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Trump Orders US Troops To Leave Northern Syria Amid Growing Chaos

kele

Oct. 13, 2019

Amid growing chaos in Syria, the United States appears to be heading towards a full military withdrawal from Syria.
Against fears that Turkey’s invasion could fuel a broader war, Defence Secretary Mark Esper said that US President Donald Trump had directed US troops in northern Syria to begin pulling out “as safely and quickly as possible”.
He did not say Trump ordered troops to leave Syria, but that seemed like the next step in a combat zone growing more unstable by the hour.
Esper, interviewed on two TV news shows, said the administration was considering its options.
“We have American forces likely caught between two opposing advancing armies and it’s a very untenable situation,” Esper said.
This seemed likely to herald the end of a five-year effort to partner with Syrian Kurdish and Arab fighters to ensure a lasting defeat of the so-called Islamic State group.
Hundreds of IS supporters escaped a holding camp amid clashes between invading Turkish-led forces and Kurdish fighters, and analysts said an IS resurgence seemed more likely, just months after Trump declared the extremists defeated.
The US has had about 1,000 troops in north-eastern Syria allied with the Kurdish-led Syrian Democratic Forces to combat IS.
The Pentagon previously had pulled about 30 of these troops from the Turkish attack zone along the border. With an escalation of violence, a widening of the Turkish incursion and the prospect of a deepening conflict, all US forces along the border will now follow that move.
The Pentagon chief did not say US troops are leaving Syria entirely. The only other US presence in Syria is at Tanf garrison, near Syria’s eastern border with Jordan.
The US and coalition troops there are not involved in the Kurd mission, and so it seems highly unlikely the 1,000 being moved from the north would go to Tanf.
Critics say the US has betrayed the Kurds by pulling back in the face of Turkey’s invasion, but Esper said the administration was left with little choice once President Recep Tayyip Erdogan told Trump a week ago that he was going ahead with a military offensive.
Esper said the Kurds have been good partners, “but at the same time, we didn’t sign up to fight the Turks on their behalf”.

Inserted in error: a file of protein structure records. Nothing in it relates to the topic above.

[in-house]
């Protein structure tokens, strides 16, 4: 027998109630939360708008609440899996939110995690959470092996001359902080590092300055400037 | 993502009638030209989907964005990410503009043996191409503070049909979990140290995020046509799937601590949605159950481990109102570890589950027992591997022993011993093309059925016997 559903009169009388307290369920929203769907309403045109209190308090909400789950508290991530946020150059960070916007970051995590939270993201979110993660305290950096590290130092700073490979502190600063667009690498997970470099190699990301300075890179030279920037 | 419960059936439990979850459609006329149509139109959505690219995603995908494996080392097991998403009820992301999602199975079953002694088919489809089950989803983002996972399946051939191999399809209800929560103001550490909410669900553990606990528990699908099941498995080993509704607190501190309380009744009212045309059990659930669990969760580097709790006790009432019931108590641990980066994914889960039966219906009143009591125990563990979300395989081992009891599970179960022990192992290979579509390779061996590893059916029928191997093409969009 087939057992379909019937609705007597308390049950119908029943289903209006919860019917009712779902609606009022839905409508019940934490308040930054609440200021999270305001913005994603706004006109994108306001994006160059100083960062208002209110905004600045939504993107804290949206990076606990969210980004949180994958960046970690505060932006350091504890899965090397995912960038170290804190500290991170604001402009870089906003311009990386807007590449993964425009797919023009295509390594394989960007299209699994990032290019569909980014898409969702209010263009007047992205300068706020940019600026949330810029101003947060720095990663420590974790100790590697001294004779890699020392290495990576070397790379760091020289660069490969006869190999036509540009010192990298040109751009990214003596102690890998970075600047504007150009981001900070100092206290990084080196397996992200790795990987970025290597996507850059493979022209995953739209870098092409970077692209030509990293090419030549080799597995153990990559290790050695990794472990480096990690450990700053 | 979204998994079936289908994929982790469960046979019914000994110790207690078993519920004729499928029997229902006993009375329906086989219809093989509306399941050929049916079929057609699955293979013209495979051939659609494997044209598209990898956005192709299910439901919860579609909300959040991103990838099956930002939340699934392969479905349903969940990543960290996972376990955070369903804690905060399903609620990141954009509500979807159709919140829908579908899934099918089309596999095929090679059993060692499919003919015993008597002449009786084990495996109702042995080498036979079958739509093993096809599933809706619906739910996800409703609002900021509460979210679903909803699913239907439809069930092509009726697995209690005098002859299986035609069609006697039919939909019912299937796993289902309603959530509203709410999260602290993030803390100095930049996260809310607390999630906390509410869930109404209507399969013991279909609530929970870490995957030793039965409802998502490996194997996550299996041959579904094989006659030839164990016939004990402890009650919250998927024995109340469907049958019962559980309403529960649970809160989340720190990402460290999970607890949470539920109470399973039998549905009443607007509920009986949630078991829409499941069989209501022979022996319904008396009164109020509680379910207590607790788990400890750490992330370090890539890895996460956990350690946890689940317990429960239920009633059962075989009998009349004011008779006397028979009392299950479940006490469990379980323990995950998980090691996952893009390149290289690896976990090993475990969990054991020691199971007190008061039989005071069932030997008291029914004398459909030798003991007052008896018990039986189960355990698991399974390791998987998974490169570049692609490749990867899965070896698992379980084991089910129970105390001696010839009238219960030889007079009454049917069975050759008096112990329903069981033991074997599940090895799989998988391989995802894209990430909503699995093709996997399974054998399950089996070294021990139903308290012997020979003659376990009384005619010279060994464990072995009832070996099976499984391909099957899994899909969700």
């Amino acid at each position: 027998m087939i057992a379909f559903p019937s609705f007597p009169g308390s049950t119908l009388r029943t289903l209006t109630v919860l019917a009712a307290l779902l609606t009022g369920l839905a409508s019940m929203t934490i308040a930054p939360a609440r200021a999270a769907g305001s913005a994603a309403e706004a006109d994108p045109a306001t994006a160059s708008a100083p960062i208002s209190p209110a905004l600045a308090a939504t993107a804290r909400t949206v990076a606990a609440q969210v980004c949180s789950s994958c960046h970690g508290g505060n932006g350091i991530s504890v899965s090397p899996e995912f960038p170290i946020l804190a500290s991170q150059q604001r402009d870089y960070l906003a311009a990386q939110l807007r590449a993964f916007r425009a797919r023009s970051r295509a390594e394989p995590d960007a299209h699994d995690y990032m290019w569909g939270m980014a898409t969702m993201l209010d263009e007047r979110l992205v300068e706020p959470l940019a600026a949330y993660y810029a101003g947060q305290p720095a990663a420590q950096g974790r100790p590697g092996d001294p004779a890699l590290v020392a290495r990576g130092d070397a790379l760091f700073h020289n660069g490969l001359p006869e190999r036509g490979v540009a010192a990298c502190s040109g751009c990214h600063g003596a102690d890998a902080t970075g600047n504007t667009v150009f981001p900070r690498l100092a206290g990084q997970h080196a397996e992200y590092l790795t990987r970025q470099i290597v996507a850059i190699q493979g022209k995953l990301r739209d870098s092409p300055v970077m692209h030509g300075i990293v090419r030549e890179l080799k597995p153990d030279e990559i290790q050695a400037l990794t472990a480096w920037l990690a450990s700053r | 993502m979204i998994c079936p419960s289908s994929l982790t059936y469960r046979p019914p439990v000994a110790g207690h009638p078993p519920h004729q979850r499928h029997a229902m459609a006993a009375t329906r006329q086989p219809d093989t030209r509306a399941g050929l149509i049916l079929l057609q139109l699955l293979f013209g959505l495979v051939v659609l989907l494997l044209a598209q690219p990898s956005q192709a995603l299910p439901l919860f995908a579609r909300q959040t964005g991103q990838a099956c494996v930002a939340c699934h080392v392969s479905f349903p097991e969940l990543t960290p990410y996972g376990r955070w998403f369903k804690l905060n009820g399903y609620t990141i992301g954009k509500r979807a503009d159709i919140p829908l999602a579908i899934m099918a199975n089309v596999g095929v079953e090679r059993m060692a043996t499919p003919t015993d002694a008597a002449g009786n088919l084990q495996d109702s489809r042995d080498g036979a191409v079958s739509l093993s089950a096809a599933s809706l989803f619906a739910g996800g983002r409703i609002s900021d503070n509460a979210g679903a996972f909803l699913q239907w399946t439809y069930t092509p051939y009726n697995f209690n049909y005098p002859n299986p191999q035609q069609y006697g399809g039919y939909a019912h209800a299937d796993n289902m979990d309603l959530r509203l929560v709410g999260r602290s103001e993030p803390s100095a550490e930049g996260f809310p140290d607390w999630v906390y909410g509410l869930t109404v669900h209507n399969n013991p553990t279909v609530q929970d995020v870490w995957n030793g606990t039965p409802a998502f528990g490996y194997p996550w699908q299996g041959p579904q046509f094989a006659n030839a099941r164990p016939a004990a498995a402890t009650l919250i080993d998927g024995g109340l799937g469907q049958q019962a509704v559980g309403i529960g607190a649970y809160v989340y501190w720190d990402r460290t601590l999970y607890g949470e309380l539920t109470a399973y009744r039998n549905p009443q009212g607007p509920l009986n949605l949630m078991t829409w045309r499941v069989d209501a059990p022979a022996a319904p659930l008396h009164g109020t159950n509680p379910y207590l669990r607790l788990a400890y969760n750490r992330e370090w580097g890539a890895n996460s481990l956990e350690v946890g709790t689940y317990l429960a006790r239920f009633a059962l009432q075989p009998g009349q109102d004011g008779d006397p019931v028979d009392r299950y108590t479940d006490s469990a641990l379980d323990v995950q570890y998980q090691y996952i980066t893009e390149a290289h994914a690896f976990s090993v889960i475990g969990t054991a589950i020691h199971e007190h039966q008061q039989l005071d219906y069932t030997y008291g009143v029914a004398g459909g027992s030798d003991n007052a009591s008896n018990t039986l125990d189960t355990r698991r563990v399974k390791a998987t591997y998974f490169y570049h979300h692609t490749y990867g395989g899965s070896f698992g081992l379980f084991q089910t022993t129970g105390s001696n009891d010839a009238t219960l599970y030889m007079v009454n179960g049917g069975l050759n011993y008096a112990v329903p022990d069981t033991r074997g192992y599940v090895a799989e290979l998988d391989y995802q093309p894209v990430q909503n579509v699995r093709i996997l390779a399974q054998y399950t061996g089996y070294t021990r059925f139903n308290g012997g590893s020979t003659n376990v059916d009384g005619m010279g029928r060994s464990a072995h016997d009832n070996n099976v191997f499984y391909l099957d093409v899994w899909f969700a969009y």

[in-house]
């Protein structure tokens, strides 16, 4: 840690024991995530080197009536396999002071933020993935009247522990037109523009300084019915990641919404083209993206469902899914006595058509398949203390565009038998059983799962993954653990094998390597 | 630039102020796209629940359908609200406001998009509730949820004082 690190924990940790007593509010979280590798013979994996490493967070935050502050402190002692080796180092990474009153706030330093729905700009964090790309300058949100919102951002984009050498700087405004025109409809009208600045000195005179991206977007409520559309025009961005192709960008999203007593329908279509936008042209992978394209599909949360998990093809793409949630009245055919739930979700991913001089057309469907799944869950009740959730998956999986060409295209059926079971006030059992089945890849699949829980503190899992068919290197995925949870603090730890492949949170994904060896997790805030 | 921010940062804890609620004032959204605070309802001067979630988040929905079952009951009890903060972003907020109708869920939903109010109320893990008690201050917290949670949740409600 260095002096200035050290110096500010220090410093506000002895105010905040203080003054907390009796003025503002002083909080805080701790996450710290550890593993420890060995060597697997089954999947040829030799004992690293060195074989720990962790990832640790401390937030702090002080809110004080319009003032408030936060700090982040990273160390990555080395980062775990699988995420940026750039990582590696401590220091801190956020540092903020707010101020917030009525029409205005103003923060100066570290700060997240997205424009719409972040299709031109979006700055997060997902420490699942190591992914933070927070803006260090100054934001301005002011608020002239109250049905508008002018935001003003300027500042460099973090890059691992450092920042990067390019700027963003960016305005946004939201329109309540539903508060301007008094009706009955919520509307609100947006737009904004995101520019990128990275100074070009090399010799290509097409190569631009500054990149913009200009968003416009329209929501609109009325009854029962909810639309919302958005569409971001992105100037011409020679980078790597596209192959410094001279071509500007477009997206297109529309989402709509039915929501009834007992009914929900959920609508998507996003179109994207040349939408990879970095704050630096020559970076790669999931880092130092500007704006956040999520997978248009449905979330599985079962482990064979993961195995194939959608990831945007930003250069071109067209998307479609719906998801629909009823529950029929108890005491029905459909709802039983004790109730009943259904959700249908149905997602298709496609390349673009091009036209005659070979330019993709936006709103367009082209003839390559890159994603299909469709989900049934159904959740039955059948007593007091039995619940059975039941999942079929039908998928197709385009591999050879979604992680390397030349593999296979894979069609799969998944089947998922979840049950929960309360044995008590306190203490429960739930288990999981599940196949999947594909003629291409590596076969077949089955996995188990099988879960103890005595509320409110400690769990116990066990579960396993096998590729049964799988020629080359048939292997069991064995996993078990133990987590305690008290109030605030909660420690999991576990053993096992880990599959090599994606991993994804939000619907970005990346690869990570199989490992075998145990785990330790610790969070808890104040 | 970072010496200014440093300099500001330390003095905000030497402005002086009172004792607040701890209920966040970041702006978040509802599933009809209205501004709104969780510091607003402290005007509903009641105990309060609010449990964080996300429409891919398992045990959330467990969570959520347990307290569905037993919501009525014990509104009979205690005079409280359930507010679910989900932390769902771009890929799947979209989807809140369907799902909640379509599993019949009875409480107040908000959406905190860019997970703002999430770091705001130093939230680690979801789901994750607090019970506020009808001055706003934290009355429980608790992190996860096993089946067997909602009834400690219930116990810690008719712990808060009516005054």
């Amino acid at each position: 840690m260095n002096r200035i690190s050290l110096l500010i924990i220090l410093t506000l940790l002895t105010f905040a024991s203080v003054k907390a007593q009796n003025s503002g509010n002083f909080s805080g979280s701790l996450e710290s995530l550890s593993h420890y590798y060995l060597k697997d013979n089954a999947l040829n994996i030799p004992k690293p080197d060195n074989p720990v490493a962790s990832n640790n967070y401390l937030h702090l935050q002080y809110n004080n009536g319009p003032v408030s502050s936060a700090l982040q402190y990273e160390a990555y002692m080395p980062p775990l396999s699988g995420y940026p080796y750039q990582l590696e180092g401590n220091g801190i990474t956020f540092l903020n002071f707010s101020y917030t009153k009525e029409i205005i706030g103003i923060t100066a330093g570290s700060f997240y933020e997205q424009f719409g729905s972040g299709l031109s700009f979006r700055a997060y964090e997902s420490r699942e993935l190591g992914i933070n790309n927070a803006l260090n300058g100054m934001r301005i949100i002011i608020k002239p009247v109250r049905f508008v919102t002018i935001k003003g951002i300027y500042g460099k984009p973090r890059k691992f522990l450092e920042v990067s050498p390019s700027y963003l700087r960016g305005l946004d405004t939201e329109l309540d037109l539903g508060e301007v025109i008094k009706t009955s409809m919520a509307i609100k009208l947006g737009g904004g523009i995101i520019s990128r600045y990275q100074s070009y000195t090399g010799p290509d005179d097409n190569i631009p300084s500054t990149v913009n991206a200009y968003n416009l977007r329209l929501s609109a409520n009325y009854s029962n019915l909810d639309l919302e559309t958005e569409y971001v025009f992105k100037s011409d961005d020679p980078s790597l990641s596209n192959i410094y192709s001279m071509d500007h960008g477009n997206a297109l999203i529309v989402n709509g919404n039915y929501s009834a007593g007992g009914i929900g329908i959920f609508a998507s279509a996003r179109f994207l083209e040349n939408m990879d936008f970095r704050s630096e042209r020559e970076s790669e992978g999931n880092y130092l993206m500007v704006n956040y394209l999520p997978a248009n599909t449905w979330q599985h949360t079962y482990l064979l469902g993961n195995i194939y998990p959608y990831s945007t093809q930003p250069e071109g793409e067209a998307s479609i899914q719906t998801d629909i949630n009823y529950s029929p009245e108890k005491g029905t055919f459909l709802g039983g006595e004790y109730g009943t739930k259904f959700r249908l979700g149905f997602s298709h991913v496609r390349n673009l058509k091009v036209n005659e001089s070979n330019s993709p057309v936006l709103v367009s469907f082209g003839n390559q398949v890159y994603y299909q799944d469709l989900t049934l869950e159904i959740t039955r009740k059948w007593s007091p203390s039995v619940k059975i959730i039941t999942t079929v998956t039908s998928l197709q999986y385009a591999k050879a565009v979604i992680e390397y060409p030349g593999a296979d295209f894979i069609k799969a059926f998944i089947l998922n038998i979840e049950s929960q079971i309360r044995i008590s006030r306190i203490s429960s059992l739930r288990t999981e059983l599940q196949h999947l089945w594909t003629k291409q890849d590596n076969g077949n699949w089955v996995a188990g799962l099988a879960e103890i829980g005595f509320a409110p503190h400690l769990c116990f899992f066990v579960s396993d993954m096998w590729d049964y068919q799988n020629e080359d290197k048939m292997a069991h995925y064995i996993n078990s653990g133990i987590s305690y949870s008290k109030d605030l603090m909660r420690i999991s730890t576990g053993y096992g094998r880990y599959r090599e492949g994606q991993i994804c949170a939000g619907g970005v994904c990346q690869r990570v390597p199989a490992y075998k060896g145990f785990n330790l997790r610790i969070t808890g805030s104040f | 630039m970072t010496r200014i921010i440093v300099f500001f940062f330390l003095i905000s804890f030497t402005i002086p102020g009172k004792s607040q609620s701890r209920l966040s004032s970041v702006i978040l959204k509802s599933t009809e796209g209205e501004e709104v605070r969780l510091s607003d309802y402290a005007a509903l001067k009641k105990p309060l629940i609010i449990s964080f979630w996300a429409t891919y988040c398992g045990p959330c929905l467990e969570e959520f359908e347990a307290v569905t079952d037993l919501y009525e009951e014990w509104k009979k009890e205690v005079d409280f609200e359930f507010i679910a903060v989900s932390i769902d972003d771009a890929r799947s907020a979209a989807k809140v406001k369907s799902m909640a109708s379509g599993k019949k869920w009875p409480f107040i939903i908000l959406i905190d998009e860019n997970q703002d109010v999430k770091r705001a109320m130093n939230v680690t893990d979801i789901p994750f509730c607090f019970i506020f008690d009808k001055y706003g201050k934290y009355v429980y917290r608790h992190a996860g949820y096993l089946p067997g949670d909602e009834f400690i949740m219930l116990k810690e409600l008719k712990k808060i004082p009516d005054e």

The Kurds then turned to the Syrian government and Russia for military assistance, further complicating the battlefield.
The fast-moving developments were a further unravelling of US counter-terrorism efforts in Syria, and they highlighted an extraordinary breakdown in relations between the United States and Turkey, Nato allies for decades.
Turkish troops have often fought alongside American troops, including in the Korean War and in Afghanistan.
Asked whether he thought Turkey would deliberately attack American troops in Syria, Esper said: “I don’t know whether they would or wouldn’t.”
He cited an incident on Friday in which a small number of US troops fell under artillery fire at an observation post in the north.
Esper called that an example of “indiscriminate fire” coming close to Americans, adding it was unclear whether that was an accident.
Esper disputed the notion that the US could have stopped Turkey from invading in the first place. He said Erdogan had made clear he was going to launch his incursion “regardless of what we did”,
Strongly critical of the Turks, Esper said “the arc of their behaviour over the past several years has been terrible”,
He added: “I mean, they are spinning out of the Western orbit, if you will. We see them purchasing Russian arms, cuddling up to President Putin. We see them doing all these things that, frankly, concern us.”
The chairman of the House Foreign Affairs Committee, Eliot Engel, said the US and its Nato partners should consider expelling Turkey from the alliance.
He said: “How do you have a Nato ally who’s in cahoots with the Russians, when the Russians are the adversaries of Nato?”
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